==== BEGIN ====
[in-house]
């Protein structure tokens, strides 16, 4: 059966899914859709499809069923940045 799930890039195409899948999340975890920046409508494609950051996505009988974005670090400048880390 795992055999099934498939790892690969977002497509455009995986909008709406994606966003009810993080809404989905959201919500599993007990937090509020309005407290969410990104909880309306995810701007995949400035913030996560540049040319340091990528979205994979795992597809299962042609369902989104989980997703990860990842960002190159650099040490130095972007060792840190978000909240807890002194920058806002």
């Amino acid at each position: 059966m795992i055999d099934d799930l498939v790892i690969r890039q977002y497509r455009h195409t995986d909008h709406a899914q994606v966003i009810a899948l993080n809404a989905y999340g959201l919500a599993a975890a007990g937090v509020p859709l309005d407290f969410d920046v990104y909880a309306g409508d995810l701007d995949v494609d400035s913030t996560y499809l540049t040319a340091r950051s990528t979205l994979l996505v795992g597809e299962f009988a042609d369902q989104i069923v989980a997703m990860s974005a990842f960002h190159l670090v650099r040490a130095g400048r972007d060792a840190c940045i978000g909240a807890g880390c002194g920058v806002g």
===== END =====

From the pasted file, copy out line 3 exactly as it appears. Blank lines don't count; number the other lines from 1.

């Amino acid at each position: 059966m795992i055999d099934d799930l498939v790892i690969r890039q977002y497509r455009h195409t995986d909008h709406a899914q994606v966003i009810a899948l993080n809404a989905y999340g959201l919500a599993a975890a007990g937090v509020p859709l309005d407290f969410d920046v990104y909880a309306g409508d995810l701007d995949v494609d400035s913030t996560y499809l540049t040319a340091r950051s990528t979205l994979l996505v795992g597809e299962f009988a042609d369902q989104i069923v989980a997703m990860s974005a990842f960002h190159l670090v650099r040490a130095g400048r972007d060792a840190c940045i978000g909240a807890g880390c002194g920058v806002g």